Another straightforward point which I tried to communicate to a lot of people around December 2014, including some people in the Pakistan Cricket Board, was that Azhar Ali should be part of the World Cup squad. They of course were unconvinced. So unconvinced that they would condescendingly sneer at my suggestion and move on. Only one of them bothered to ask why I suggested that and that too in a most patronising manner (not that I mind that). My reasoning was simple: He is a limited player but because he consciously tries to be copybook, retains the potential to increase his range. The faster, truer wickets in Australia with big, fast outfields and under bright sunshine would suit his style of play. In fact, Azhar Ali’s style of play bears striking resemblance to that of an embryonic Hashim Amla who was a similarly strokeless wonder until he got a run in one-day cricket (Amla’s pre-ODI strike rate of 46 is very Azhar Ali-like; since then, he has scored his runs at a strike rate of 53). There was one slight difference though: Hashim Amla did not face the kind of stereotyping that Azhar Ali faced and was just around 25 when his first one-day game happened. In Azhar Ali’s case, his run came when he was around 30. In any case, the limit opportunities he got in one-dayers, Azhar had not done that badly one bit. But anyway, he thankfully ended up avoiding the World Cup.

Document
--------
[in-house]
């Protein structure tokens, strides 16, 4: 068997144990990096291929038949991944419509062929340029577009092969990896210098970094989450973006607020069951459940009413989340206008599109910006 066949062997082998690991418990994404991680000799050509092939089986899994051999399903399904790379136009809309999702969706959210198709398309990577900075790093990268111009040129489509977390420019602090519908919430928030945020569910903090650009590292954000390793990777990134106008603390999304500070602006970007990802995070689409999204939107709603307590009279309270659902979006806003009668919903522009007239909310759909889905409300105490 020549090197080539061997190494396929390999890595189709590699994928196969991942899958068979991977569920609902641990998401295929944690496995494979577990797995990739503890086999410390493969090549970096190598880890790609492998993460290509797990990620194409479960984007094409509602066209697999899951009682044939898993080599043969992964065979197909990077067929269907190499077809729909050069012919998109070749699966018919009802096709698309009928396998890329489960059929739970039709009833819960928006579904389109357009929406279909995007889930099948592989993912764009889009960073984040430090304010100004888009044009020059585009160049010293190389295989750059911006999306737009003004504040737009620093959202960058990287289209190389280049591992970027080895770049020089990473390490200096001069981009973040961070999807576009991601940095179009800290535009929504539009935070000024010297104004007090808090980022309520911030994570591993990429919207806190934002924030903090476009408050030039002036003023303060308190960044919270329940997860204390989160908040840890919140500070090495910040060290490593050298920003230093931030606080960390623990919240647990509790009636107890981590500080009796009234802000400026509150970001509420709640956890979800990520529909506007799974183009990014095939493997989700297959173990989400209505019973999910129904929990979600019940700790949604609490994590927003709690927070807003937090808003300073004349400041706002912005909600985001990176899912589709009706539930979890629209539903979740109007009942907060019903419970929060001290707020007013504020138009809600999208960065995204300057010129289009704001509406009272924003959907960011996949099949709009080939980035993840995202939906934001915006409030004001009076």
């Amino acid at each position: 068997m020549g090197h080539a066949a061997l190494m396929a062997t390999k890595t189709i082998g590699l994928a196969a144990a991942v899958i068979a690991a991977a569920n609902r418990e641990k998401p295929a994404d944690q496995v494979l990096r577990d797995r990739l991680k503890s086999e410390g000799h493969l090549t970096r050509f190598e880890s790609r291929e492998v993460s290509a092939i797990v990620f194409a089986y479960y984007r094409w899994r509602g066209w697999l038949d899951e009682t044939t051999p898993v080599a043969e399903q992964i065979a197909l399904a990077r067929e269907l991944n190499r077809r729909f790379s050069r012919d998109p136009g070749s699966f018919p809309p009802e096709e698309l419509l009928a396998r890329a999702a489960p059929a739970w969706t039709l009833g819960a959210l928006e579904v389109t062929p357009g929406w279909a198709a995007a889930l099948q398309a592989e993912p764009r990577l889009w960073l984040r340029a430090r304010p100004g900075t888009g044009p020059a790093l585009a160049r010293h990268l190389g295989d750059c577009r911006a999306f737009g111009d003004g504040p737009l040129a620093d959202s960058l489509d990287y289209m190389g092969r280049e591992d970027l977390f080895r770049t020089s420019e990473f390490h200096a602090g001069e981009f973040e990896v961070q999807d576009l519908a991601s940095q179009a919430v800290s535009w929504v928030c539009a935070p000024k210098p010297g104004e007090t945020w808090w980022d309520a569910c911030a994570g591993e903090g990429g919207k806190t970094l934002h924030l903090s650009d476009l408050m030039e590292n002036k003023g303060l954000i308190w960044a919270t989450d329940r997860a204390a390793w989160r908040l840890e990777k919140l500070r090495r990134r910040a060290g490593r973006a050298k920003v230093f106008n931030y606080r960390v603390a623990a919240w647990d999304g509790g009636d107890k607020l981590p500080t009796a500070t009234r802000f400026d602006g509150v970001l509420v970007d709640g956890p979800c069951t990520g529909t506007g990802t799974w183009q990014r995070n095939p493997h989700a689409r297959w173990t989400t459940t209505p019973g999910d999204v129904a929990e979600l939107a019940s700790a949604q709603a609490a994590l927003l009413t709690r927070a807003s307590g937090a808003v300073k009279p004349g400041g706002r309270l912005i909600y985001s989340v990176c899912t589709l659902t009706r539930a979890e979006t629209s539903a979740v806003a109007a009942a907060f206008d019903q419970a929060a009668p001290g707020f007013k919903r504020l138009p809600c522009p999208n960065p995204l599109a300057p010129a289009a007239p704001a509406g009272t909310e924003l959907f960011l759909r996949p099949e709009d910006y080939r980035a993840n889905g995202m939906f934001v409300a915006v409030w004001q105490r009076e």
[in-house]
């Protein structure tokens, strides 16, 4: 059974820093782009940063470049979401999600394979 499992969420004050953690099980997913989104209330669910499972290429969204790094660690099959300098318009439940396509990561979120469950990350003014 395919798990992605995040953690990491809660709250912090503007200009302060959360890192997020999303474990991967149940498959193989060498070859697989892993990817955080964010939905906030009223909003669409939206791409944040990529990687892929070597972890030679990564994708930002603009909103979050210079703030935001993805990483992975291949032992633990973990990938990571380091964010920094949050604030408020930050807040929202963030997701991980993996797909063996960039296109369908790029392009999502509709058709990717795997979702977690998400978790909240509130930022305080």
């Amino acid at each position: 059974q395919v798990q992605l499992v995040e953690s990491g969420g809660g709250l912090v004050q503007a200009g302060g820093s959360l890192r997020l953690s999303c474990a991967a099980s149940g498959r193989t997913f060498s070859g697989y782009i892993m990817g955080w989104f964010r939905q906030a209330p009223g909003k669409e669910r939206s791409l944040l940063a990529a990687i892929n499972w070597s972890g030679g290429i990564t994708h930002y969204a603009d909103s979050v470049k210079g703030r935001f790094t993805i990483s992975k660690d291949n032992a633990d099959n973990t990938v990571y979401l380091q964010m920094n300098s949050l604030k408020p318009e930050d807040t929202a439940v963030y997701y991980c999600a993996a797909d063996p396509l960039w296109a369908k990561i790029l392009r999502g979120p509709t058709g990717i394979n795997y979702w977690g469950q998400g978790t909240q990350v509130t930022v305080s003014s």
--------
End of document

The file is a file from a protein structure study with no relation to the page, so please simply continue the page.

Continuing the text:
Another point that the writer seems to be fixated with is what he called the “utilization” of players. Consider the case of Muhammad Hafeez – the fact is that there is not a startling increase in his strike rate. It is about the same. Against Sri Lanka and Zimbabwe in particular, he was scoring runs at around the same 90 something strike rate that he scored in these two rubbers. The real problem was Misbah. I do not follow one-day cricket that seriously but it was a norm to see Pakistan score runs at around five an over before Misbah would arrive and the scoring rate would drop to 4 or even 3.5. Remember the World Cup win over South Africa? Pakistanis were going at almost six when they reached 100 and it was there at Misbah, coming in at Number 4, ahead of Sohaib Maqsood, who had been shaping up decently during the series, scored his runs at less than 4 runs an over – he was probably the last or one of the last men dismissed and he scored a “valiant” 50, enough to garner praise from those whose creed he is part of but he hit just three or four boundaries and played some seven overs of dot balls. Does not matter of course because Pakistan won but the Misbah show here was not an exception; it was the Standard Operating Procedure. What has happened here is that Misbah has effectively been replaced by Azhar Ali with batting positions switched while the core now has unassuming but committed young men like Muhammad Rizwan and a veteran in Shoaib Malik whose main problem always seemed to be his insecurity. For now it is obvious that he is secure having earned a good reputation, ironically through 20-20 leagues and apparently has realised that at 33, his playing days may be limited and he should make the most of it.